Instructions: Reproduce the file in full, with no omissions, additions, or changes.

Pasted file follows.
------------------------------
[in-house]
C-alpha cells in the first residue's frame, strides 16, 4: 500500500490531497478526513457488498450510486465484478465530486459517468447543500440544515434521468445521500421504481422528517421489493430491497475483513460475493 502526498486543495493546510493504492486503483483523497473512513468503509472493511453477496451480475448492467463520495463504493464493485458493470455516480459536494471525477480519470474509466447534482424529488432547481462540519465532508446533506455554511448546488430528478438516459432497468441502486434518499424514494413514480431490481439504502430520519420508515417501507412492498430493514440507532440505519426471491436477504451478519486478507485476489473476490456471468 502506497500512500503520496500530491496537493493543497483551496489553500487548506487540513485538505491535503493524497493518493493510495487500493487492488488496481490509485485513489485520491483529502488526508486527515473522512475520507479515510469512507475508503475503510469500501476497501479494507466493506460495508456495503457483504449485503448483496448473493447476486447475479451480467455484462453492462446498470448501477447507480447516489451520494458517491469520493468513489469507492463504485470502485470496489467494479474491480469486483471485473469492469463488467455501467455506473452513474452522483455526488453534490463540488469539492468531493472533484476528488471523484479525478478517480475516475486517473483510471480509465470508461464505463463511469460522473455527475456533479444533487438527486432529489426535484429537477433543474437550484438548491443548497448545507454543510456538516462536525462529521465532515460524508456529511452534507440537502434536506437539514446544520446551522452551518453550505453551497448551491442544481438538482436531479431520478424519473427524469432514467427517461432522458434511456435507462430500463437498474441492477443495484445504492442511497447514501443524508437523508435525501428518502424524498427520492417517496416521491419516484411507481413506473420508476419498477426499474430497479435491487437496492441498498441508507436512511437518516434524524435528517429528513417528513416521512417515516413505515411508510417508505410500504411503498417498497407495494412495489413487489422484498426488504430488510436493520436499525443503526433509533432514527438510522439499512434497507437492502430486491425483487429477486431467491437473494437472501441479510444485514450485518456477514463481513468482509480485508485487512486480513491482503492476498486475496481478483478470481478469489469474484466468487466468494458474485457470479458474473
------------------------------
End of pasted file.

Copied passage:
[in-house]
C-alpha cells in the first residue's frame, strides 16, 4: 500500500490531497478526513457488498450510486465484478465530486459517468447543500440544515434521468445521500421504481422528517421489493430491497475483513460475493 502526498486543495493546510493504492486503483483523497473512513468503509472493511453477496451480475448492467463520495463504493464493485458493470455516480459536494471525477480519470474509466447534482424529488432547481462540519465532508446533506455554511448546488430528478438516459432497468441502486434518499424514494413514480431490481439504502430520519420508515417501507412492498430493514440507532440505519426471491436477504451478519486478507485476489473476490456471468 502506497500512500503520496500530491496537493493543497483551496489553500487548506487540513485538505491535503493524497493518493493510495487500493487492488488496481490509485485513489485520491483529502488526508486527515473522512475520507479515510469512507475508503475503510469500501476497501479494507466493506460495508456495503457483504449485503448483496448473493447476486447475479451480467455484462453492462446498470448501477447507480447516489451520494458517491469520493468513489469507492463504485470502485470496489467494479474491480469486483471485473469492469463488467455501467455506473452513474452522483455526488453534490463540488469539492468531493472533484476528488471523484479525478478517480475516475486517473483510471480509465470508461464505463463511469460522473455527475456533479444533487438527486432529489426535484429537477433543474437550484438548491443548497448545507454543510456538516462536525462529521465532515460524508456529511452534507440537502434536506437539514446544520446551522452551518453550505453551497448551491442544481438538482436531479431520478424519473427524469432514467427517461432522458434511456435507462430500463437498474441492477443495484445504492442511497447514501443524508437523508435525501428518502424524498427520492417517496416521491419516484411507481413506473420508476419498477426499474430497479435491487437496492441498498441508507436512511437518516434524524435528517429528513417528513416521512417515516413505515411508510417508505410500504411503498417498497407495494412495489413487489422484498426488504430488510436493520436499525443503526433509533432514527438510522439499512434497507437492502430486491425483487429477486431467491437473494437472501441479510444485514450485518456477514463481513468482509480485508485487512486480513491482503492476498486475496481478483478470481478469489469474484466468487466468494458474485457470479458474473